Wednesday, February 01, 2006

Grassroots and the web

Minnesota Republicans are underutilizing the Internet. I'm not talking so much about the state party, but the party's BPOUs, the basic political operating units (local party groups organized in state Senate districts or counties).

There are only 29 BPOU web sites listed on the state GOP web site. Increasingly, people expect businesses and nonprofits to have a web site. Not having a web site in the 21st century is like having an unlisted telephone number in the 20th century.

BPOUs are the entry points for party activists. If the party wants to grow, it needs to provide an easy entry point for future delegates, election judges, volunteers, and candidates. Sure, you call the state party office at (651) 222-0022, but a web site can instantly provide a personalized, in-depth introduction to the local activist group.

A BPOU web site should:

  • Identify the area's elected officials

  • Identify the BPOU officers with contact information

  • Make it easy to make a contribution and obtain a Minnesota Political Contribution Refund (PCR)

  • Publicize BPOU events such as meetings, precinct caucuses, parades, conventions, and fundraisers

  • Invite and encourage participation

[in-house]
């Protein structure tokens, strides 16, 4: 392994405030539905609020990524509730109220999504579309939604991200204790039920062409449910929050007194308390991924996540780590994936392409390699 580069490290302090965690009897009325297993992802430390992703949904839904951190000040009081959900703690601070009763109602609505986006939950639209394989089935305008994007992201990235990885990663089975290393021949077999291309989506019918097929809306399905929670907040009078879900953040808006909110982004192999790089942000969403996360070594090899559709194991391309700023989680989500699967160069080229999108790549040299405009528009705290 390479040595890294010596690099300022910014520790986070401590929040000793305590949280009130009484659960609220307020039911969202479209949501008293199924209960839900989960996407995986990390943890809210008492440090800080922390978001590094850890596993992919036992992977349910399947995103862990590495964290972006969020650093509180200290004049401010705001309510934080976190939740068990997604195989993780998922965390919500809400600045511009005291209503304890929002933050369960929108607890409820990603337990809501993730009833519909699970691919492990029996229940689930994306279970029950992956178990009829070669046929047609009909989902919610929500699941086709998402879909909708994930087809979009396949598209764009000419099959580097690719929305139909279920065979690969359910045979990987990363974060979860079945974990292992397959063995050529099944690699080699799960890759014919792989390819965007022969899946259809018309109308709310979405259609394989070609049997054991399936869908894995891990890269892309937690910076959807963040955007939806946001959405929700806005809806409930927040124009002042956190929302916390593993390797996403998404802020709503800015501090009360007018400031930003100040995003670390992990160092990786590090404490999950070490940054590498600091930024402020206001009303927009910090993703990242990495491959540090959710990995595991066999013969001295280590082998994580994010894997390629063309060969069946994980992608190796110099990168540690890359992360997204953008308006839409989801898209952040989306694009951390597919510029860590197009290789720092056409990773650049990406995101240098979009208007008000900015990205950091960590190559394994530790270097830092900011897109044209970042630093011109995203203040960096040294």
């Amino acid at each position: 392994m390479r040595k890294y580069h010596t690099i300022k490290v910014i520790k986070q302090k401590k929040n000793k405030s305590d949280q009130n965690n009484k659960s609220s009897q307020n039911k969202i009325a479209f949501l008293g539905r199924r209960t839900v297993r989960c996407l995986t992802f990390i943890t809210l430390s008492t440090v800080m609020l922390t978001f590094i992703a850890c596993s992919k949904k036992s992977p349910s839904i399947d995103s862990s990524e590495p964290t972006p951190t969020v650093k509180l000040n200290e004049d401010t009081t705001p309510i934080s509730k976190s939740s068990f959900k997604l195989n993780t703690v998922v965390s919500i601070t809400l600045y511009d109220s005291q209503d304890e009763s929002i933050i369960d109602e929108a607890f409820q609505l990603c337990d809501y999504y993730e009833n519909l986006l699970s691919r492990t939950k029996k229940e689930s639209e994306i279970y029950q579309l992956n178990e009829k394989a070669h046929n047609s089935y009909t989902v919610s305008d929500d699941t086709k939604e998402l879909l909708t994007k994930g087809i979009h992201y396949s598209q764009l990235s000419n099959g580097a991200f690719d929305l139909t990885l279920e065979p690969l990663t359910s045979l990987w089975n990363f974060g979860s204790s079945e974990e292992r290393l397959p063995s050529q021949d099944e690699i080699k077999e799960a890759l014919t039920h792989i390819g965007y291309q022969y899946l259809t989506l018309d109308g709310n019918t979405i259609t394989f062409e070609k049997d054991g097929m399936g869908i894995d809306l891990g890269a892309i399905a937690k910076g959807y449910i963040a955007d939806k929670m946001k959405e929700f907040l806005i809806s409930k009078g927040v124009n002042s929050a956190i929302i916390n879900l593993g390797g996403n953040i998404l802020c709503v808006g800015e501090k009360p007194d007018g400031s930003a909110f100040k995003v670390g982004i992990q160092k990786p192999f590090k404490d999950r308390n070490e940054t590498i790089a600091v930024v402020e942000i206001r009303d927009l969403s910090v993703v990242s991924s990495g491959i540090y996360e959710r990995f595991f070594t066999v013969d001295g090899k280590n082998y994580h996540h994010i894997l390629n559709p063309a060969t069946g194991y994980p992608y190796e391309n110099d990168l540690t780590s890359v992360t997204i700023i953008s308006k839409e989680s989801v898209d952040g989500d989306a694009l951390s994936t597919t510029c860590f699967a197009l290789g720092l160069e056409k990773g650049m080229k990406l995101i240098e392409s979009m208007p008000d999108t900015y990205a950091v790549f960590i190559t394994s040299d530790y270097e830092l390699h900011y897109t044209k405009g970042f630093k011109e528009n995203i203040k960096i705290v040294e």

• Articulate Republican values and platform points

  • Convey the image of an active, relevant, high-quality, and fun organization

Two of the best BPOU web sites according to these criteria are from Senate District 42 and Senate District 63.

The center column of the SD 42 home page has a news feed that is updated locally and continually, and includes links to news sources and sometimes even this blog. The site is packed with party and community event information, and includes a link for donations via PayPal. Somebody (or a group of somebodys) is working very hard on this site!

The SD 63 web site is another activist-centered web site with lots of great information. It includes a link to Jerry Plagge's SD63 blog.

Some BPOUs use web space and a format (template) provided by the state party. Other BPOUs roll their own, hosting their web site independently.

I am reminded of a vintage video with Ronald Reagan showing Republican voter ID and get-out-the-vote (GOTV) efforts using then state-of-the-art technologies: typewriters, ditto machines, maps, pushpins, and lots of volunteer power. BPOUs have a lot of unused potential power in Internet technologies such as web sites, e-mail, instant messaging, podcasting, RSS, and discussion groups. With each election cycle, these technologies will grow in importance in attracting the newer voters who are growing up with them. The state party should be aggressively enabling the BPOUs with these grassroots-reaching tools.

EPILOGUE: Just before I was going to publish this post, my point was disproven somewhat. I was invited to join the SD 43 Meetup Group, the 475th Republican Meetup Group on This idea is a continuation of the successful national "Parties for the President" by the Bush Cheney '04 campaign. Check it out, this another way activists are using Internet technologies to find each other and make connections, which will be essential to winning elections in 2006. I'm glad to see that Republicans are "getting it."

1 comment:

Douglas said...

How is the Minnesota DFL doing by comparison?